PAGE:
Collective Bargaining
June 12: Ontario offered the roughly 35,000 public workers represented by the OPSEU a 4-year contract extension with a 7.5% salary increase. That’s a significant step-up from the previous deal which featured no raise in 2015 or 2016, a 1.4% lump sum payment in 2016 and 1.4% raise in 2017.

July 30: That’s the deadline to comment on an MOL proposal to revise the trade classification panels criteria under the Ontario College of Trades and Apprenticeship Act, 2009. Under changes that took effect last December, classifications reviews will be carried out by a newly created agency called the College of Trades Appointments Council and Classification Roster.

May: FSCO reported strong DB pension numbers for the quarter ended March 31, 2017. The median solvency ratio was 93%, vs. 91% as of Dec. 31, 2016.  63% of plans had a solvency ratio between 85% and 100%, and 22% had ratios above 100%.

Workplace Safety
Oct. 1: That’s the new deadline to provide fall protection training to workers working at heights on a “construction project.”

Workers’ Compensation
July 7: That’s the deadline to comment on the WSIB’s proposed coverage rules for work-related chronic mental stress. The operable word is “chronic,” which means that workers will be covered not just for traumatic stress but “mental stress caused by a substantial work-related stressor, including bullying or harassment.” Decisions or actions affecting the worker’s job duties, work conditions and/or discipline would not be deemed due to work-related chronic stress, according to the WSIB.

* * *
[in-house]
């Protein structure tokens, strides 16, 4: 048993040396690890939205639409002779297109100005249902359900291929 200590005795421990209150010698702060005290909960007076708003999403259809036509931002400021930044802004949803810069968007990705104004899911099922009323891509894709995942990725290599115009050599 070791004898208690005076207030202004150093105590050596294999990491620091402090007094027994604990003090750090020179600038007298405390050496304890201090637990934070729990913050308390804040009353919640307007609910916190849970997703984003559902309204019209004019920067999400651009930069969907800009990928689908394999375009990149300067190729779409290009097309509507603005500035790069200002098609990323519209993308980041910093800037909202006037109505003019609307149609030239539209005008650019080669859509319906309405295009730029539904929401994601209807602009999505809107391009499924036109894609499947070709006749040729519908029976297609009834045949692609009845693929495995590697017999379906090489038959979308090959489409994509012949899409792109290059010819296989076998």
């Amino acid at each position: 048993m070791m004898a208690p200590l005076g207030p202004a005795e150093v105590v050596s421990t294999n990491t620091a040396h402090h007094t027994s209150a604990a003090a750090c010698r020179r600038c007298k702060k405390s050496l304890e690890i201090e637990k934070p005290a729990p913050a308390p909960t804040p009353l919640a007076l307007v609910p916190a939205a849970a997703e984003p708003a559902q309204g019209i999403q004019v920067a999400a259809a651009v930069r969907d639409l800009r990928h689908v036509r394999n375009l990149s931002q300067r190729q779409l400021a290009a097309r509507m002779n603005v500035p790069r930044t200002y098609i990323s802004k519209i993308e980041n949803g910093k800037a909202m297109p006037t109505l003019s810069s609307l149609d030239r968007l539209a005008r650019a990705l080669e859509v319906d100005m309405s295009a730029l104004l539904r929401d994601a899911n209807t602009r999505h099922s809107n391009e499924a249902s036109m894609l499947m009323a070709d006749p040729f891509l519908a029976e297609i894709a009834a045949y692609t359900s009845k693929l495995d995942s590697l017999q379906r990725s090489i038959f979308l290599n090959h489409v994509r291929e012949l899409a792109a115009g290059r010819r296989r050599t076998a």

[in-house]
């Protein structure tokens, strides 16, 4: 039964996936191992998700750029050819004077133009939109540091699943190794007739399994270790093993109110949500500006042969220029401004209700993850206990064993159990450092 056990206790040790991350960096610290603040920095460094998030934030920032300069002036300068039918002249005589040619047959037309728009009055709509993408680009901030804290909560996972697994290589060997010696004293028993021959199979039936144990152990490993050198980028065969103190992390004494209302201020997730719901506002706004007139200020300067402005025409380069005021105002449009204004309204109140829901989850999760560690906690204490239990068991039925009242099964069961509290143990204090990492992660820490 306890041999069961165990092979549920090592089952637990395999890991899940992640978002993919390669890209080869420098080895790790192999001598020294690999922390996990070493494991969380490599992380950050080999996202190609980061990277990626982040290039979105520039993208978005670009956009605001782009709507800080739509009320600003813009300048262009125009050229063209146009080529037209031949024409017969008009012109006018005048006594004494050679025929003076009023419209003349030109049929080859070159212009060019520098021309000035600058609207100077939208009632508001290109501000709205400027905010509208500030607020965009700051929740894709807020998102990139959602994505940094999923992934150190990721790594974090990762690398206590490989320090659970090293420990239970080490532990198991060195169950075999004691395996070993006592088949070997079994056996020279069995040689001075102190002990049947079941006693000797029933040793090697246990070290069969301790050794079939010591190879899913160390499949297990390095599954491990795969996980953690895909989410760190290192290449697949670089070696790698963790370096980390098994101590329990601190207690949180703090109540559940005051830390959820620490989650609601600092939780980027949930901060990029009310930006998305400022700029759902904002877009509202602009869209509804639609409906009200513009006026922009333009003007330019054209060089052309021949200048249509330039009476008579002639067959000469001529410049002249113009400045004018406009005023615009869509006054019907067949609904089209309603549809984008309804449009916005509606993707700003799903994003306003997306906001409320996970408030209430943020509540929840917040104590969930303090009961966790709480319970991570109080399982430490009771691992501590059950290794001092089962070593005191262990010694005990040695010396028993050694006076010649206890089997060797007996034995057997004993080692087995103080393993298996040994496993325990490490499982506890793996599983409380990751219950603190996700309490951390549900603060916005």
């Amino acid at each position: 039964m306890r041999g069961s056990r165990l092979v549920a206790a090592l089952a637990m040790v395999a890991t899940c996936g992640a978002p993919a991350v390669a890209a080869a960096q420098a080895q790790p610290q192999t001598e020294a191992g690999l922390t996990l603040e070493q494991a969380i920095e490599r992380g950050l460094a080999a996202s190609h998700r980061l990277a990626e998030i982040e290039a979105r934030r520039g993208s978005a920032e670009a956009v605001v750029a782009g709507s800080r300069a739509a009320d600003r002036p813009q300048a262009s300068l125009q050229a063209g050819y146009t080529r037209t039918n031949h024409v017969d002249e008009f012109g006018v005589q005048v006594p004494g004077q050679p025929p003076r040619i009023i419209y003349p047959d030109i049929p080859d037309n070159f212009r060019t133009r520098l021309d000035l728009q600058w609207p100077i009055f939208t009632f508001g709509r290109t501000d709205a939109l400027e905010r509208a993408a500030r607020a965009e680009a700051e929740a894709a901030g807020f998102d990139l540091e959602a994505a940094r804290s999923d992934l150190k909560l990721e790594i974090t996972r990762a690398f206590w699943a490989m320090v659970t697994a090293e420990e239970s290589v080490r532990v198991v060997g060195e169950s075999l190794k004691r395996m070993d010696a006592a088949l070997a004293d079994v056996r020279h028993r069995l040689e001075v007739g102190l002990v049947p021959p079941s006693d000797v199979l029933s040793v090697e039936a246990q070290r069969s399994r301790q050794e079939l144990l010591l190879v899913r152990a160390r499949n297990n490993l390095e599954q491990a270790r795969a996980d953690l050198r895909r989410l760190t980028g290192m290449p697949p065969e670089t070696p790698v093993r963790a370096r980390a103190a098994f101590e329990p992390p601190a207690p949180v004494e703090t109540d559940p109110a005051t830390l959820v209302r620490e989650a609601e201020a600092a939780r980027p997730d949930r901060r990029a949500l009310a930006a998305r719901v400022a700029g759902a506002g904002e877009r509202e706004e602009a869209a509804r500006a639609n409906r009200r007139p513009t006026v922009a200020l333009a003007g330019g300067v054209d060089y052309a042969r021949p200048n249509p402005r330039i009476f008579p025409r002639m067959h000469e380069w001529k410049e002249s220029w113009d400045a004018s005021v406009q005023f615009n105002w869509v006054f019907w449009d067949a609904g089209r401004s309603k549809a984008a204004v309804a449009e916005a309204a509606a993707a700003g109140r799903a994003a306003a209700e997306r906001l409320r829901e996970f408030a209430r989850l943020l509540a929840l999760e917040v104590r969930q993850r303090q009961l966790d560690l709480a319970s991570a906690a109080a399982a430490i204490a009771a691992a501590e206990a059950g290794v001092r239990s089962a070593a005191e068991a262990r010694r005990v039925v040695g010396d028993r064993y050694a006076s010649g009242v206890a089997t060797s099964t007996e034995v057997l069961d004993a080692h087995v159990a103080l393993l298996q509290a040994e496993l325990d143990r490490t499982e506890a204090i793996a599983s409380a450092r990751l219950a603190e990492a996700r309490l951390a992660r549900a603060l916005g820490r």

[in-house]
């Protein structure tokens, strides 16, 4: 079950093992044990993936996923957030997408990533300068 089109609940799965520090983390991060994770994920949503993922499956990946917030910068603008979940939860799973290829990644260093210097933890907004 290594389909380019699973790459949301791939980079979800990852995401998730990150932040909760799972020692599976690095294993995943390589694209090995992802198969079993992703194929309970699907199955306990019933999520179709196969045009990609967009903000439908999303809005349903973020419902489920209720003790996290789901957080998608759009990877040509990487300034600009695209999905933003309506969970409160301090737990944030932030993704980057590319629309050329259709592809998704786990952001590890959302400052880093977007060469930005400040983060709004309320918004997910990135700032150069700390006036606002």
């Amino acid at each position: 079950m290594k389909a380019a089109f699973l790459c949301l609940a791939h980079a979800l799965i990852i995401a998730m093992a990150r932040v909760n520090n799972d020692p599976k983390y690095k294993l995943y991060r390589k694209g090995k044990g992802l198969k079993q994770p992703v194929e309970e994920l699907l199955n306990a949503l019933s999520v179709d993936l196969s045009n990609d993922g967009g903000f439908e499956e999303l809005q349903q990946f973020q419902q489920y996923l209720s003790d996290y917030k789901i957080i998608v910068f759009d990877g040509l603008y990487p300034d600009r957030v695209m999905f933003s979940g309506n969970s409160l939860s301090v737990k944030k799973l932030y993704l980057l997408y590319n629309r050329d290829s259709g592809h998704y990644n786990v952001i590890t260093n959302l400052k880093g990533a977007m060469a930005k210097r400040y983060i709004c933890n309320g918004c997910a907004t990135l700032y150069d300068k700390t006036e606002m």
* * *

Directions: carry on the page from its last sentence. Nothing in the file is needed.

Employee Socked with Legal Bill after Losing Constructive Dismissal Case
Two days after her longtime friend and mentor resigned, a telecom employee did likewise. She then sued the company for constructive dismissal claiming she was forced out by longer hours and a poison work environment. She also asserted emotional distress and other claims. But the court didn’t buy any of it. The real reason she left was because she was unhappy with management and the company’s direction, it found. Finding no cause to second-guess the lower court, the Court of Appeal upheld the ruling but ordered the employee to pay $15K to cover the company’s legal costs [Persaud v. Telus Corporation, 2017 ONCA 479 (CanLII), June 9, 2017].



July 1: A new medical privacy law called the Health Information Act takes effect. In addition to limiting collection, use and disclosure of an individual’s protected health information, the law gives patients the right to access their own health records.

Workplace Safety
June 26: The WCB 2016 Annual Report is out. Key takeaway: A modest dip in time-loss injury rates failed to offset sharp rises in claims numbers. Of course, the relatively small numbers add a relative degree of volatility to trends and year-to-year to differences in PEI.

Metric 2016 2015
Time-loss claims 942 866
Total claims adjudicated 1,884 1,776
Lost time injury rate (per 100 workers) 1.77 1.79




Young Workers
June 1: With the arrival of summer, CNEST is calling on employers to pay special attention to keeping young workers safe. Every day, 28 workers under age 24 suffer work accidents, notes the CNEST bulletin.

Dec. 31: That’s the deadline to provide employees access to a voluntary retirement savings plan if you had at least:

  • 5 eligible employees on Dec. 31, 2016; and